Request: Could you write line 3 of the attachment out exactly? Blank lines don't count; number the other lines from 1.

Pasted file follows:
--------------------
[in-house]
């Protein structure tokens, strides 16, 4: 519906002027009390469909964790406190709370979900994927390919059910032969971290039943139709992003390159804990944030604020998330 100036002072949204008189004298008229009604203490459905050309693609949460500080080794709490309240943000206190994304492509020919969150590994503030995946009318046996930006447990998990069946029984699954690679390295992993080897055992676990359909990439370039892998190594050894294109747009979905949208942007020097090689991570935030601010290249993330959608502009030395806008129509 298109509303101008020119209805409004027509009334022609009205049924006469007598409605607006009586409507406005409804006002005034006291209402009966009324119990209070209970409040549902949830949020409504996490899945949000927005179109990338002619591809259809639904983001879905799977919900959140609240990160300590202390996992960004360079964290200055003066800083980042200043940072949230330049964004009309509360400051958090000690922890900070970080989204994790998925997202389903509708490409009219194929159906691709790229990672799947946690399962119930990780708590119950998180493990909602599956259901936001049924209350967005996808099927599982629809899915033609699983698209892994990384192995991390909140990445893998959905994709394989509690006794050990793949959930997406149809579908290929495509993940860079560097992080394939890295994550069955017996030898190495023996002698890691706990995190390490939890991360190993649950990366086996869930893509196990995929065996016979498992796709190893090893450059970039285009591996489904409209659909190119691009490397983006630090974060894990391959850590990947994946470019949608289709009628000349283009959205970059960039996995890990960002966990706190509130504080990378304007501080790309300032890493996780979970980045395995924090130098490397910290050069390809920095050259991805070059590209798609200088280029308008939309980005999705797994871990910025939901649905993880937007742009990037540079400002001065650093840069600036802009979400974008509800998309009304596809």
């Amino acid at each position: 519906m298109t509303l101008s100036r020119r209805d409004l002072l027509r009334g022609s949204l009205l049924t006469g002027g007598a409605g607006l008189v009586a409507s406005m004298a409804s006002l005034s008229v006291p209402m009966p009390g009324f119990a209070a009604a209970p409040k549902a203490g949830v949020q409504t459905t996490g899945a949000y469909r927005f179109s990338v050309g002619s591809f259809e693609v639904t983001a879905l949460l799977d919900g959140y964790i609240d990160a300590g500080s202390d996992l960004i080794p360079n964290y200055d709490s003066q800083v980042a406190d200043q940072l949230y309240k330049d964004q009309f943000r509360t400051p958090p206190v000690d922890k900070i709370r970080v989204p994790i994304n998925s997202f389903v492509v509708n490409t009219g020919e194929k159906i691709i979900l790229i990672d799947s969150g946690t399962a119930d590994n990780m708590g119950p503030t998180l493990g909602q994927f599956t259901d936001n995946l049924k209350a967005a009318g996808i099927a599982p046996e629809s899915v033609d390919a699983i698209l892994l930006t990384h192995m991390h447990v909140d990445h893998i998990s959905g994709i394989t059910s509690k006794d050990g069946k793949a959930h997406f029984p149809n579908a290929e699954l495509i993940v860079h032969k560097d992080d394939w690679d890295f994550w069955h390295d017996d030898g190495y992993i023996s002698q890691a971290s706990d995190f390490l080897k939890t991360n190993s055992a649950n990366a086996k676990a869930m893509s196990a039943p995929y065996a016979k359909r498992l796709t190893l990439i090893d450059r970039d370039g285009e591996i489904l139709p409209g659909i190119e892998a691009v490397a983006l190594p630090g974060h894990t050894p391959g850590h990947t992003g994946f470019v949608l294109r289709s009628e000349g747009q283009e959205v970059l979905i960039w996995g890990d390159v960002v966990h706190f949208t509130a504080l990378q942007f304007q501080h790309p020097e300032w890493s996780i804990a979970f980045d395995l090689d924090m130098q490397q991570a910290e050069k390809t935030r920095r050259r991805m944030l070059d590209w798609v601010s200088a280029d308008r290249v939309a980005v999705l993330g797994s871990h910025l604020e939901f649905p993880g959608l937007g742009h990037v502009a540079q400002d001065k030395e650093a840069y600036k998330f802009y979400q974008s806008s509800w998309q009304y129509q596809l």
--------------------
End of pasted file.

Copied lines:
């Amino acid at each position: 519906m298109t509303l101008s100036r020119r209805d409004l002072l027509r009334g022609s949204l009205l049924t006469g002027g007598a409605g607006l008189v009586a409507s406005m004298a409804s006002l005034s008229v006291p209402m009966p009390g009324f119990a209070a009604a209970p409040k549902a203490g949830v949020q409504t459905t996490g899945a949000y469909r927005f179109s990338v050309g002619s591809f259809e693609v639904t983001a879905l949460l799977d919900g959140y964790i609240d990160a300590g500080s202390d996992l960004i080794p360079n964290y200055d709490s003066q800083v980042a406190d200043q940072l949230y309240k330049d964004q009309f943000r509360t400051p958090p206190v000690d922890k900070i709370r970080v989204p994790i994304n998925s997202f389903v492509v509708n490409t009219g020919e194929k159906i691709i979900l790229i990672d799947s969150g946690t399962a119930d590994n990780m708590g119950p503030t998180l493990g909602q994927f599956t259901d936001n995946l049924k209350a967005a009318g996808i099927a599982p046996e629809s899915v033609d390919a699983i698209l892994l930006t990384h192995m991390h447990v909140d990445h893998i998990s959905g994709i394989t059910s509690k006794d050990g069946k793949a959930h997406f029984p149809n579908a290929e699954l495509i993940v860079h032969k560097d992080d394939w690679d890295f994550w069955h390295d017996d030898g190495y992993i023996s002698q890691a971290s706990d995190f390490l080897k939890t991360n190993s055992a649950n990366a086996k676990a869930m893509s196990a039943p995929y065996a016979k359909r498992l796709t190893l990439i090893d450059r970039d370039g285009e591996i489904l139709p409209g659909i190119e892998a691009v490397a983006l190594p630090g974060h894990t050894p391959g850590h990947t992003g994946f470019v949608l294109r289709s009628e000349g747009q283009e959205v970059l979905i960039w996995g890990d390159v960002v966990h706190f949208t509130a504080l990378q942007f304007q501080h790309p020097e300032w890493s996780i804990a979970f980045d395995l090689d924090m130098q490397q991570a910290e050069k390809t935030r920095r050259r991805m944030l070059d590209w798609v601010s200088a280029d308008r290249v939309a980005v999705l993330g797994s871990h910025l604020e939901f649905p993880g959608l937007g742009h990037v502009a540079q400002d001065k030395e650093a840069y600036k998330f802009y979400q974008s806008s509800w998309q009304y129509q596809l």